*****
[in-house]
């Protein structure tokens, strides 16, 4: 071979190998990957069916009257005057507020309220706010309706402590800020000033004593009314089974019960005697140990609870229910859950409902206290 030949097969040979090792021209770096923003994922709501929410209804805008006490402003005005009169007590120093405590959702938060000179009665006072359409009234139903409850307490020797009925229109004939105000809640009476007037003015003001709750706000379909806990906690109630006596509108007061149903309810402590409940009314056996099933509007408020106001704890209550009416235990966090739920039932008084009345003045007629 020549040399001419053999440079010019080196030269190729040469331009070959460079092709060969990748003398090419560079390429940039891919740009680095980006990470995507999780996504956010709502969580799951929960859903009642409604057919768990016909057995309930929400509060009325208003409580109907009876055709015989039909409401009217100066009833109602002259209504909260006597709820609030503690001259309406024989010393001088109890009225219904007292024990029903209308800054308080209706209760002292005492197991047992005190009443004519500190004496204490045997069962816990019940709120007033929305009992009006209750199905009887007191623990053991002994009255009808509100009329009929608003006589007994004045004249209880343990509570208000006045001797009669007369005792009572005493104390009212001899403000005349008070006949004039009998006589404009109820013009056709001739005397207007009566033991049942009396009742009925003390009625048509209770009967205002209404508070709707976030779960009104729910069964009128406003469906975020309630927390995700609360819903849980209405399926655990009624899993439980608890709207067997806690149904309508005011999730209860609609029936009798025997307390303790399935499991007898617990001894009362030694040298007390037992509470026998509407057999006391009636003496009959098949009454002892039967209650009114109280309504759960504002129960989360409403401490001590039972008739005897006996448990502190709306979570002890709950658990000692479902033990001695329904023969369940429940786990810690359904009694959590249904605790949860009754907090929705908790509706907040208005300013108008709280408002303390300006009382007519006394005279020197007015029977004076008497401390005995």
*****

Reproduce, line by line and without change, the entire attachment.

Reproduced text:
[in-house]
């Protein structure tokens, strides 16, 4: 071979190998990957069916009257005057507020309220706010309706402590800020000033004593009314089974019960005697140990609870229910859950409902206290 030949097969040979090792021209770096923003994922709501929410209804805008006490402003005005009169007590120093405590959702938060000179009665006072359409009234139903409850307490020797009925229109004939105000809640009476007037003015003001709750706000379909806990906690109630006596509108007061149903309810402590409940009314056996099933509007408020106001704890209550009416235990966090739920039932008084009345003045007629 020549040399001419053999440079010019080196030269190729040469331009070959460079092709060969990748003398090419560079390429940039891919740009680095980006990470995507999780996504956010709502969580799951929960859903009642409604057919768990016909057995309930929400509060009325208003409580109907009876055709015989039909409401009217100066009833109602002259209504909260006597709820609030503690001259309406024989010393001088109890009225219904007292024990029903209308800054308080209706209760002292005492197991047992005190009443004519500190004496204490045997069962816990019940709120007033929305009992009006209750199905009887007191623990053991002994009255009808509100009329009929608003006589007994004045004249209880343990509570208000006045001797009669007369005792009572005493104390009212001899403000005349008070006949004039009998006589404009109820013009056709001739005397207007009566033991049942009396009742009925003390009625048509209770009967205002209404508070709707976030779960009104729910069964009128406003469906975020309630927390995700609360819903849980209405399926655990009624899993439980608890709207067997806690149904309508005011999730209860609609029936009798025997307390303790399935499991007898617990001894009362030694040298007390037992509470026998509407057999006391009636003496009959098949009454002892039967209650009114109280309504759960504002129960989360409403401490001590039972008739005897006996448990502190709306979570002890709950658990000692479902033990001695329904023969369940429940786990810690359904009694959590249904605790949860009754907090929705908790509706907040208005300013108008709280408002303390300006009382007519006394005279020197007015029977004076008497401390005995």